A story of a man and his home
In honor of the 4th year anniversary of the release of this short film, I wanted to share a little bit of backstory of how on one fateful night I accidentally stumbled into the home of Anthony Pisano and met one of New York’s most interesting humans.
On an unseasonably warm November night while Kelsey and I were walking in New York’s East Village to get ice cream, we paused on the sidewalk, gazing past the open door of what appeared to be an antique shop. Bright neon sign in the window, Frank Sinatra music blasting, it seemed like a great place to pick up a few odd trinkets. We both shrugged our shoulders and began to walk in.
It was then that an elderly man sitting outside, who we presumed was the shop owner, spoke up — “Hey, ladies first”. He was right, how rude, so we switched our places and once again began entering — “One other thing” he said, “Just so you know, nothing inside is for sale. You can browse all you want, but you can’t buy anything”. What an odd tactic for an antique shop we thought. As we were looking around the first room in this railroad apartment, about half way through we spotted a desk area, but beyond that, the lighting began to fade, and figured the area was off limits. Standing in the middle of this place, suddenly it hit us — “Wait a minute” we thought. “Are we in this guys’ house?”
We made our way back out front and asked him, all he told us that we were unusually quick and implored us to go back in and continue exploring “Go all the way to the back,” he said. “You have to really see everything.” Hesitantly, we walked back inside and started our second look around. This time, as we walked past the desk area and into the shadows, we spotted a bed — yup, it suddenly became clear that this was in fact this man’s home. Past the bed, we were greeted by a friendly cat sitting atop a piano sitting right at the corner of the kitchen. After about 15 minutes we wandered back up front, thanked him for letting us peruse his home and then went on our way down the street to get our ice cream.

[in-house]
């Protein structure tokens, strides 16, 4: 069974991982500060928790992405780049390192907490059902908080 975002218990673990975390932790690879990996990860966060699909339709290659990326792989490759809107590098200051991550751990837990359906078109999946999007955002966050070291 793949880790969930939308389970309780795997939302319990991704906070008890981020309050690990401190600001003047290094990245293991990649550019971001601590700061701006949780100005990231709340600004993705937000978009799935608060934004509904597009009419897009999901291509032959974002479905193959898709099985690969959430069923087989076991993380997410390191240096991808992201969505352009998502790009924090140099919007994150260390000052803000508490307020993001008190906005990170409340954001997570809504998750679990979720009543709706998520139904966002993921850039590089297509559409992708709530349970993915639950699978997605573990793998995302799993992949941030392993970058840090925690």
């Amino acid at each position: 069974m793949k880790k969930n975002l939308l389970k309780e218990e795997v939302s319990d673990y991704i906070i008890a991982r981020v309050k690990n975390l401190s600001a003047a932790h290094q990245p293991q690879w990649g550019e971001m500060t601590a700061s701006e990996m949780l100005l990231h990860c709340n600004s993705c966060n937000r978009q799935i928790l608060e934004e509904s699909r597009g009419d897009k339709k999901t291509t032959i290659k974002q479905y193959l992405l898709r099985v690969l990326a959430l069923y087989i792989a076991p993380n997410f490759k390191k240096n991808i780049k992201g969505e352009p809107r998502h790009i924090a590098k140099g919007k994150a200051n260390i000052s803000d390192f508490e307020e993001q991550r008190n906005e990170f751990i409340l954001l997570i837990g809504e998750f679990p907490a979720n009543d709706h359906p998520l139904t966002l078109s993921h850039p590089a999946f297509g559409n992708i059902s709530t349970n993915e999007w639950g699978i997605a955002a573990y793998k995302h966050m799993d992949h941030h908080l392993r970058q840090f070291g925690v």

What else could we say at this point? We weren’t quite sure what to think. We knew we wanted to know more about this man, but we also had a feeling that it would be extremely selfish to keep it to ourselves, we knew that there must be an incredible story behind this house of wonder. After enjoying our ice cream, we walked back over to the man, who was still sitting outside “So, we have a question” “Yes?” “We’re both filmmakers” “Yes?” “And we find your home fascinating” “Yes?” “And we’d like to kn…” and just then he cut me off. “Just ask me already!” We presented the idea of making a short documentary, which he accepted warmly with an excited smile. We set the date for 2 months later, once Kelsey returned to New York and we shot the piece in 4 hours on a much, much colder February night.
It was a wonderful night and we captured many of Anthony’s stories, explored his home more in depth and spent a good 20 minutes trying to find Anthony’s camera shy cat to no avail. After we left Anthony’s house that night, we were both floored. It’s all we could talk about for hours. What a friendly, fascinating man — there’s not a single other person like him in New York. We knew we had captured something really special and couldn’t wait to show it to the world.
We visited with Anthony a few weeks after the release of the film to show it to him and to just catch up. He let us know that people from all over the world, as far as The Netherlands have showed up at his home and told Anthony that they found out about his place by watching our film. When he’s not home, kind notes are left at his door for all the people who missed him, hoping to catch a few seconds with New York’s most heartwarming man.